Half past eleven on a warm Wednesday night in the depths of the Charente countryside. I’m on my bike, racing down a dark lane, acorns crunching under my tyres. Tarmac gives way to a narrow track, alternately stony and muddy. Shapes lurk just outside the halo of my battery light.
I hear heavy breathing behind the hedge.
It’s just the cows, I tell myself, and giggle out loud. Then I hit a bump and my lamp flies off the handlebars.
Bugger. I wince at my screeching brakes. The heavy breathing turns into a flurry of galloping hooves, and silence reigns. I turn to see a sorry pinpoint of light lying in a bed of nettles twenty feet behind me. I giggle again.
It all seems excessively funny. I suppose it would: I’ve just left the merry opening meal of the Charroux literary festival and I’m (very slightly) drunk. Not just on wine. I’m drunk on delight at seeing the writers from last year’s St. Clementin literary festival. I’m drunk on the freedom of being a solitary camper in a farmer’s field. And, more than anything, I’m drunk on the prospect of three days of literary inspiration.
Kate and Christine, the Verteuil Verse team, have made a great choice of authors for this inaugural event. Kate Mosse (Labyrinth) is headlining the festival.
The authors listen to each other’s talks, demonstrating how even bestselling writers can learn something from their colleagues. Have Verteuil Verse chosen the authors for their generosity, or is it the convivial atmosphere of the festival that makes it so easy to have a cup of tea and chat with the literary icons?
Most surprising is how each session is completely different. Exquisite fiction writer Isabel Ashdown (Glasshopper) makes our hearts sing with her settings. Crime queen Elizabeth Haynes (Into the Darkest Corner) is a thoughtful, romantic sweetie. She’s the last person you’d expect to write about decomposing bodies. She tells us how her seven years as an intelligence analyst in the police force have influenced her writing, and goes on to share a crime panel with Roma Nova expert Alison Morton and organiser Christine Collette. The session soon becomes a fascinating open discussion about moral dilemmas and Goodies v Baddies.
This relaxed atmosphere is at the heart of the festival, where our love of stories brings writers and readers together on an equal footing. Kate Mosse shares the history of the Languedoc with her spellbound public. Jacqui Lofthouse (Bluethroat Morning) inspires us to use art as a basis for writing, and chairs a useful writers’ networking session in which we get to talk to each other about our own projects. Barry Walsh (The Pimlico Kid) gives an insight into mixing memory and imagination, regularly entertaining us with his theories – such as how your preferred seat in a train can reveal your approach to writing.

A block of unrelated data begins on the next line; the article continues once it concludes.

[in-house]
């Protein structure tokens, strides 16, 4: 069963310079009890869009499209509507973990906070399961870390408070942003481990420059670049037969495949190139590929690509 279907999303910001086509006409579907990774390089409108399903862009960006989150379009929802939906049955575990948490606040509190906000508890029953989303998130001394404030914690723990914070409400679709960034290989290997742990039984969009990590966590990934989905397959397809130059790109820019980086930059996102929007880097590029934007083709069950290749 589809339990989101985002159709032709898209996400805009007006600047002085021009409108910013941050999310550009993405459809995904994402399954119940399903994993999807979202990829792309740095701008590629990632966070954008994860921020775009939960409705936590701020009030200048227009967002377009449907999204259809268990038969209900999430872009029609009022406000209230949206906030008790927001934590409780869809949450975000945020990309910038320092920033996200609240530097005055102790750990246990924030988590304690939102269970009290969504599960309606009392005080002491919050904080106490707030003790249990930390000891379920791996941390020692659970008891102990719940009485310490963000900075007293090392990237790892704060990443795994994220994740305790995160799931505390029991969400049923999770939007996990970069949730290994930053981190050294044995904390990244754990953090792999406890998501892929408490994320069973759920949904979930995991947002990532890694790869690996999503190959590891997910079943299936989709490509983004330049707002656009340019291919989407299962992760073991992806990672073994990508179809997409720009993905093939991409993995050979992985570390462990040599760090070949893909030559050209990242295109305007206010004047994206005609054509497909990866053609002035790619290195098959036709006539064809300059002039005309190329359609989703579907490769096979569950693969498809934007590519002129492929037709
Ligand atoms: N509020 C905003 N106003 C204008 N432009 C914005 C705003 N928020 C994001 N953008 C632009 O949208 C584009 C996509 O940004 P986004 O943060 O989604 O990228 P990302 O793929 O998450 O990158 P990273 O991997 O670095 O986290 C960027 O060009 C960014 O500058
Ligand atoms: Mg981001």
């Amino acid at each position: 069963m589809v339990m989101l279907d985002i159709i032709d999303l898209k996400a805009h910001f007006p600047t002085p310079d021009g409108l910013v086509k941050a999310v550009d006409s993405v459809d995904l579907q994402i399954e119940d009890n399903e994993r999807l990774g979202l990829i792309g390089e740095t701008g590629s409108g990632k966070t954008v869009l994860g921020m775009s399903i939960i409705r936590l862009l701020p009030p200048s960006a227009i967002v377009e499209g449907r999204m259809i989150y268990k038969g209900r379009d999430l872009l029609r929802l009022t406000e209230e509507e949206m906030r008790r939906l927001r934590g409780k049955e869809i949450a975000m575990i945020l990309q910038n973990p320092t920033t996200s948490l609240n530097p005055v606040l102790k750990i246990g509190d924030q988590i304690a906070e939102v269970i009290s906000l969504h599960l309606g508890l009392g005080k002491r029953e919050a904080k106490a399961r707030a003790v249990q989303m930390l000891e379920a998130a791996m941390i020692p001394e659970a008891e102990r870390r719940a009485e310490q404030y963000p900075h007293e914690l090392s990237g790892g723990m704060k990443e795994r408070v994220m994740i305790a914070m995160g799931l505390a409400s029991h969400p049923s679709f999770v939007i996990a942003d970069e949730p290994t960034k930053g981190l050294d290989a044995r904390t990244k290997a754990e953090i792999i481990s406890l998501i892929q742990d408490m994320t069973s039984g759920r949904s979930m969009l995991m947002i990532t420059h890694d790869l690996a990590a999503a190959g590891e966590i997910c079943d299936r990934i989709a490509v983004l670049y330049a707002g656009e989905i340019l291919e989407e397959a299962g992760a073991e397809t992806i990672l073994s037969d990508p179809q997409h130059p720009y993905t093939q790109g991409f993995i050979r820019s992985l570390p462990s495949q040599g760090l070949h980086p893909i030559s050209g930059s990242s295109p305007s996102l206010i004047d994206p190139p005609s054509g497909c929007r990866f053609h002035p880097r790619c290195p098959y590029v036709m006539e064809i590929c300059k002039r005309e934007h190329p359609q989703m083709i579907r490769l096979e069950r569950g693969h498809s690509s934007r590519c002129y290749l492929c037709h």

On Thursday evening Diana Morgan-Hill (Love and Justice) ends the author talks with engaging readings from her memoir. And Sarah Harrison (The Flowers of the Field) rounds off Friday evening with stand up comedy as she reels off anecdotes from her writing and broadcasting career.
Jacqui Lofthouse & Alison Morton
Between sessions I chat to other festival-goers at the bookshop or in the Hope charity refreshments marquee. Lots of faces are vaguely familiar. That’s part of the fun of being foreigners in France. Now they’ve reminded me of their names (once again), I’m confident I’ll remember them next time we meet.
It’s impossible to participate in all the events, which include bookmaking, short story critiquing, theatre skills and the art of translation. Gordon and Jocelyn Simms, the lovely couple who organise the St.Clementin literary festival, are able to relax and enjoy things this time – although they are running the poetry & playwriting workshops.
By 7pm I’m exhausted (nothing to do with the hangover). After a 20-minute cycle ride along the muddy track, over the footbridge and up the long, steep hill to my campsite (I don’t remember that bit from Wednesday night), I collapse in front of my tent. At half past nine I’m sprawled over my camping mat, zips closed, listening to the screech of owls and thinking back over all the wise words I’ve heard.
I hear a strange, breathless grunting beside my tent.
I’m not as amused as on Wednesday night. I peek outside.
There are no lights in sight. But I’m not alone. Although there aren’t any other tents, there is a cluster of animal shadows around me. The grunting begins again and climaxes in a recognisable braying. Not the flashers / rapists / murderers from Elizabeth Haynes’ stories. Just donkeys.
I zip up the tent and wonder who I can persuade to camp with me next time.
Many thanks to Kate Britten, Christine Collette and their team of volunteers. You made the first Charroux festival a wholly enjoyable occasion.